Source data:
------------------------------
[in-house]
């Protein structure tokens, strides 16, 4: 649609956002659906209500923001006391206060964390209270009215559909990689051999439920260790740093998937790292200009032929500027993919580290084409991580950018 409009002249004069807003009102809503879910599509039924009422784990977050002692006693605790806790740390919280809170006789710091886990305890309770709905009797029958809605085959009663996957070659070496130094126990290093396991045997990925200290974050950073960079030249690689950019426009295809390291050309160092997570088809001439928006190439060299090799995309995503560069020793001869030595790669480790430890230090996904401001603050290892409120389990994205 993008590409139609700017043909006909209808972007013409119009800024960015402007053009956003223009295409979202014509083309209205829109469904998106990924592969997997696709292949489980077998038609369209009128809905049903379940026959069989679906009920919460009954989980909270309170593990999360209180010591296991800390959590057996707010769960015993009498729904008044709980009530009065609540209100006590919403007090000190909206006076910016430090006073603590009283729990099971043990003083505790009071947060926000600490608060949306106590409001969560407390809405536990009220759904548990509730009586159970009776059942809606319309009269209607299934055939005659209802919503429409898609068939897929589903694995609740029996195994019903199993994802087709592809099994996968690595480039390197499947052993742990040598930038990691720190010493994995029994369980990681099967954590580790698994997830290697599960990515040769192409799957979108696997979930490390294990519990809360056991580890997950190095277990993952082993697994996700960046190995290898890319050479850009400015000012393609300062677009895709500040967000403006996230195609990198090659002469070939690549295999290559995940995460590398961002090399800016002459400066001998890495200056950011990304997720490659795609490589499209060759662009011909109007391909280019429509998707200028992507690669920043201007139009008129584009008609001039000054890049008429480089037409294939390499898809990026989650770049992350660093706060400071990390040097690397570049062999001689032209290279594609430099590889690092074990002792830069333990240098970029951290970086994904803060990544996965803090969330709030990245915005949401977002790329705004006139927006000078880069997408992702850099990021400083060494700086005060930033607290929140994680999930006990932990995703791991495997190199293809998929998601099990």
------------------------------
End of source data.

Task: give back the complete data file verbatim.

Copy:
[in-house]
């Protein structure tokens, strides 16, 4: 649609956002659906209500923001006391206060964390209270009215559909990689051999439920260790740093998937790292200009032929500027993919580290084409991580950018 409009002249004069807003009102809503879910599509039924009422784990977050002692006693605790806790740390919280809170006789710091886990305890309770709905009797029958809605085959009663996957070659070496130094126990290093396991045997990925200290974050950073960079030249690689950019426009295809390291050309160092997570088809001439928006190439060299090799995309995503560069020793001869030595790669480790430890230090996904401001603050290892409120389990994205 993008590409139609700017043909006909209808972007013409119009800024960015402007053009956003223009295409979202014509083309209205829109469904998106990924592969997997696709292949489980077998038609369209009128809905049903379940026959069989679906009920919460009954989980909270309170593990999360209180010591296991800390959590057996707010769960015993009498729904008044709980009530009065609540209100006590919403007090000190909206006076910016430090006073603590009283729990099971043990003083505790009071947060926000600490608060949306106590409001969560407390809405536990009220759904548990509730009586159970009776059942809606319309009269209607299934055939005659209802919503429409898609068939897929589903694995609740029996195994019903199993994802087709592809099994996968690595480039390197499947052993742990040598930038990691720190010493994995029994369980990681099967954590580790698994997830290697599960990515040769192409799957979108696997979930490390294990519990809360056991580890997950190095277990993952082993697994996700960046190995290898890319050479850009400015000012393609300062677009895709500040967000403006996230195609990198090659002469070939690549295999290559995940995460590398961002090399800016002459400066001998890495200056950011990304997720490659795609490589499209060759662009011909109007391909280019429509998707200028992507690669920043201007139009008129584009008609001039000054890049008429480089037409294939390499898809990026989650770049992350660093706060400071990390040097690397570049062999001689032209290279594609430099590889690092074990002792830069333990240098970029951290970086994904803060990544996965803090969330709030990245915005949401977002790329705004006139927006000078880069997408992702850099990021400083060494700086005060930033607290929140994680999930006990932990995703791991495997190199293809998929998601099990």